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Jotaro's Food Review
Authentic Nyonya Food @ Moh Teng Pheow (莫定標娘惹粿)
George Town, Penang, Malaysia
George Town, Penang, Malaysia
MTP is centrally located within George Town's UNESCO Heritage Zone, yet it is not a place that's easy to find. Why so? Well, it's located within a very large colonial house which through ancestral complexities have been subdivided into different independent sections. Getting into MTP is through a back door of this huge house and that makes it all the more interesting. Coming in from Jalan Masjid off Chulia Street notice the Sky Hotel (opposite Jalan Pintal Tali); MTP is that Dutch Red building at the end of the road. Some parking spaces are available.
MTP or its predecessor has been around for ages, I could recall this place, where as a young boy I would notice those Indian kueh vendors going there to collect their stock and then carrying it out on a couple of baskets balanced on the ends of their kandar stick. It's unfortunate though, MTP does not supply to these traditional vendors anymore... those Indian kueh vendors were one of the best promoters of Nyonya kueh and Nyonya laksa.
We were welcomed by Lily, a buddy from our Facebook group the Makan Club (where foodies madly chat and keenly share their gastronomic experiences). She took us through an old yellow timber door, walking below and being blessed by a welcoming traditional red Chinese banner and....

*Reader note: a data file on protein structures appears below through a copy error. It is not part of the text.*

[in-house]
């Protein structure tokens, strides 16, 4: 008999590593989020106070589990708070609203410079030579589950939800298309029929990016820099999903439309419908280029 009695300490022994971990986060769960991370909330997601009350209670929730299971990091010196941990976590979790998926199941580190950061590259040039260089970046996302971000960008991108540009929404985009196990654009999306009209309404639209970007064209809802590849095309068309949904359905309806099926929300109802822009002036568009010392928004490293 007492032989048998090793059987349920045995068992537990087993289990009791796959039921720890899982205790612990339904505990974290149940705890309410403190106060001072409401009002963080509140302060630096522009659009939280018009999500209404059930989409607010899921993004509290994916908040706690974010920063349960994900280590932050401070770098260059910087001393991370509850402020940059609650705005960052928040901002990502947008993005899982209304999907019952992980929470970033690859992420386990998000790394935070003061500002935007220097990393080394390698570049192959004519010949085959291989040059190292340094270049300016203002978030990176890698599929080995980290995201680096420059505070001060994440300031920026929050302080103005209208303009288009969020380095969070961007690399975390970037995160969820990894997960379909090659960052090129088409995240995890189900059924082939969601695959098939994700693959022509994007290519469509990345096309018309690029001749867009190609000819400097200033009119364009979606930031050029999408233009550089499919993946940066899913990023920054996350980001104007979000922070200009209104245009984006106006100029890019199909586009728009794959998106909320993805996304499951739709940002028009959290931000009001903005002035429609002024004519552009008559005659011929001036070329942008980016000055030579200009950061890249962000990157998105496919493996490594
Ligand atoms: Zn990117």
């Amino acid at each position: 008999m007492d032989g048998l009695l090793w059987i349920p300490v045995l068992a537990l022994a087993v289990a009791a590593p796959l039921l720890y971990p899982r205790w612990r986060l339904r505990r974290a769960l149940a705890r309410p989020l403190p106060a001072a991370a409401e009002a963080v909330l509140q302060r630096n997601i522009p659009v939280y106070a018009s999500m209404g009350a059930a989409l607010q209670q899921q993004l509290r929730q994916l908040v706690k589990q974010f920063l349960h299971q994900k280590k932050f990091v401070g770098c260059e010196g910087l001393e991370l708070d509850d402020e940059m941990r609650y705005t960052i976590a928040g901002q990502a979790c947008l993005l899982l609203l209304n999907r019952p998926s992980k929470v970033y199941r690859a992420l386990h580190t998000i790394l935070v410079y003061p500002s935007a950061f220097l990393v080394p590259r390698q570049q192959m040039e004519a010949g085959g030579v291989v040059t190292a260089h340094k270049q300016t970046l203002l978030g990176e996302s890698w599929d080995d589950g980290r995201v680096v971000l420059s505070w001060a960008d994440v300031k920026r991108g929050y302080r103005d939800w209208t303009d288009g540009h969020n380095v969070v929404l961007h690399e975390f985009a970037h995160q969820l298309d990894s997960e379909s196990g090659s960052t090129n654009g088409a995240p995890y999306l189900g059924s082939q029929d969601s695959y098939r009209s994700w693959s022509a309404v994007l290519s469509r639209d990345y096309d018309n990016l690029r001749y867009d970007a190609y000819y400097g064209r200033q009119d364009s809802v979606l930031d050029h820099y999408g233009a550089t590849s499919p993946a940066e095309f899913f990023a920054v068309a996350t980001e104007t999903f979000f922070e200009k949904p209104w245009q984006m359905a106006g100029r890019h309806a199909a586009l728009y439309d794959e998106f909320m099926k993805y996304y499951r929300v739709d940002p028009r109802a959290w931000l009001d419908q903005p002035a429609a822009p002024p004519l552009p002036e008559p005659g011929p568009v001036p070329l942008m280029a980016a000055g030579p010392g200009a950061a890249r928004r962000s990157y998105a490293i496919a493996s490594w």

..... into the kitchen! Yup, the kitchen; which save for a few modern appliances and gas stoves, brought memories of my time with my late grandmother. She was a widow who stayed at an attap house in Tanjung Tokong. She made ends meet by making and selling Nyonya kueh. During school holidays, we often stayed with her and helped her in her preparations and cooking. This was a much-looked forward to little adventure for us; a good break from our normal life to learn something new.
Memories rekindled, I took a short walk-around this kitchen, the large red brick-stove and big cast iron kualis (woks) reminded me of how harsh a life it was back then, facing the heat from the hot oil while deep frying rempah udangs in a giant wok. It was almost something like a scene from one of those Shaolin temples, with a long wooden paddle stirring the watery rice flour mix in a giant kuali slowly and continuously until it became thicker and thicker and harder to stir.
Back then most things were done by hand, but these days it's different. In one corner is this large stove with a electric stirrer, this certainly does away with the Shaolin experience. At the back is an electric coconut grater in lieu of the traditional sit-down horse-type manual grater (... click here to see a sketch of this traditional grater).
This kitchen is not just for show, it IS a working kitchen. Most of the preparation work had already been done in the early morning, but to a side I met one of Lily's relatives who was busy frying Assam Prawns for the Nasi Lemak. At another end, some workers were cleaning up the utensils and the machines.
Patrons should have a quick look around of this kitchen to get the feel of how a Nyonya kitchen is like.
Beyond the kitchen is the first dining area with counter displaying the different types of kueh. A door from here led to another dining area under a covered air-well, we opted for air-well one. From a tick-off list we made our orders, and it came fairly fast as most of the food was already pre-cooked.